With the Catholic 7 poised to break off from the Big East at any moment, and reports surfacing that the group will both take the conference name with it and add a non-Catholic to the mix, it seems as good a time as to toss in my two cents – or an Our Father and Hail Mary – before the proceedings officially commence.

For starters, and enders, adding a non-Catholic such as Butler makes no sense to me. It defeats the whole purpose of Georgetown, Villanova, Marquette, Providence, St. John's, Seton Hall and DePaul leaving the Big East and creating a league of their own. Their main cache – and draw for future fans – is sharing one singular symbolic display of athletic oddity: Catholic schools bucking the norm of large, state-funded schools playing big-time college basketball.

OK, so the final four schools mentioned above haven't exactly been top 25 relevant for close to two decades, but the theory holds ... and they've all played against the big-timers throughout that time.

With apologies to the Bulldogs and their fine, non-Catholic, albeit Midwestern-clean, program, here is my suggestion on what makes the most sense for this new endeavor: drop the Big East label, make it a national league, break it into two divisions, go get the real big Dawg out there and have a postseason tournament that takes full advantage of national appeal.

The divisional breakdown for the National Catholic League would be as follows …

EAST – Villanova, Georgetown, St. John's, Seton Hall, Providence and newcomers Saint Joseph's and La Salle (suck it up, Villanova, and finally grasp the concept that being linked to fellow Philadelphia schools, especially those that are Catholic, is a positive and gives you, and them, a leg up on being THE HUB for this league).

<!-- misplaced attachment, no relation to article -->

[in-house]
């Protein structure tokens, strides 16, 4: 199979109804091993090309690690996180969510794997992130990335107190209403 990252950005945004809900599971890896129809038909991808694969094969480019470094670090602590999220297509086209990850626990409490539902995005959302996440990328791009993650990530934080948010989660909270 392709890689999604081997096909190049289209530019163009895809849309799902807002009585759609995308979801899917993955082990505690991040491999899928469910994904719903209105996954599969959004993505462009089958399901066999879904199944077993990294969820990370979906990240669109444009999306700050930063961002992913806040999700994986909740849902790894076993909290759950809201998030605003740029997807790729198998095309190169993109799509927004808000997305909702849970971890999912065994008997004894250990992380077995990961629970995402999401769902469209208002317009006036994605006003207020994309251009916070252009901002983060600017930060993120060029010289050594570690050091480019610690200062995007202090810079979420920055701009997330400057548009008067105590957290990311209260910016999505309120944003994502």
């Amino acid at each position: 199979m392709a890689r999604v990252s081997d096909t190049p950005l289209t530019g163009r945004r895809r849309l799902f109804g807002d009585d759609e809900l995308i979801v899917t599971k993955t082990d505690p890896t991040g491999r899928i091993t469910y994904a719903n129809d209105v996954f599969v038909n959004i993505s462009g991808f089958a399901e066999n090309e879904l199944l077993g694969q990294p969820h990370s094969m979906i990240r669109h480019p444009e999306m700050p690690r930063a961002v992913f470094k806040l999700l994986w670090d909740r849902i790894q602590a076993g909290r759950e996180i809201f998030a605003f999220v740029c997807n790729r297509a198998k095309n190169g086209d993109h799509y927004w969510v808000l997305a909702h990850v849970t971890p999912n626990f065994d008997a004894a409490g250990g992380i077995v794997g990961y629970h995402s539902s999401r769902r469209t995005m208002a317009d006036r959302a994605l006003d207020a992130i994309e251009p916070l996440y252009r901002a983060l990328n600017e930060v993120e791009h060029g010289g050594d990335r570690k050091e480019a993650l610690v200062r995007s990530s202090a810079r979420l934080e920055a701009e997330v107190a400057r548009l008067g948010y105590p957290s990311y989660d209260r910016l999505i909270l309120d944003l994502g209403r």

WEST – DePaul, Marquette and newcomers Xavier, Dayton, Creighton, Saint Mary's and – drum roll, please – Gonzaga.

The reality is Gonzaga – not Butler – is the big "catch" for any league seeking to reel in some mid-major turned major pop, and was long before reaching its current position of perceptive strength in the game’s hierarchy, poised to take hold of No. 1 after this weekend. It also brings the key quality to this latest reshuffling of being Catholic, not to mention having a great – and still evolving – rivalry with Saint Mary's.

There would be several media-strong sites to consider on a rotation basis for this league's postseason tournament: New York City (St. John's, Seton Hall), Philly (Villanova, Saint Joe's, La Salle), D.C. (Georgetown), Chicago (DePaul), San Francisco (Saint Mary's) and Seattle (yeah, Gonzaga is on the other side of the state, but the city embraces the Zags).

That being said, keeping the site choices to two or three options might be a better way to go. My choices: Chicago, Philly and an ironic wild-card of Las Vegas – which would be a morphing of Saint Mary's and Gonzaga as hosts, and the ultimate little poke at the whole “holier than thou” even in sneaks and shorts thing by the Catholics themselves as they aligned with Sin City.

Hey, why not? All of this is about money anyway – which makes Vegas the perfect setting to crown its National Catholic champion.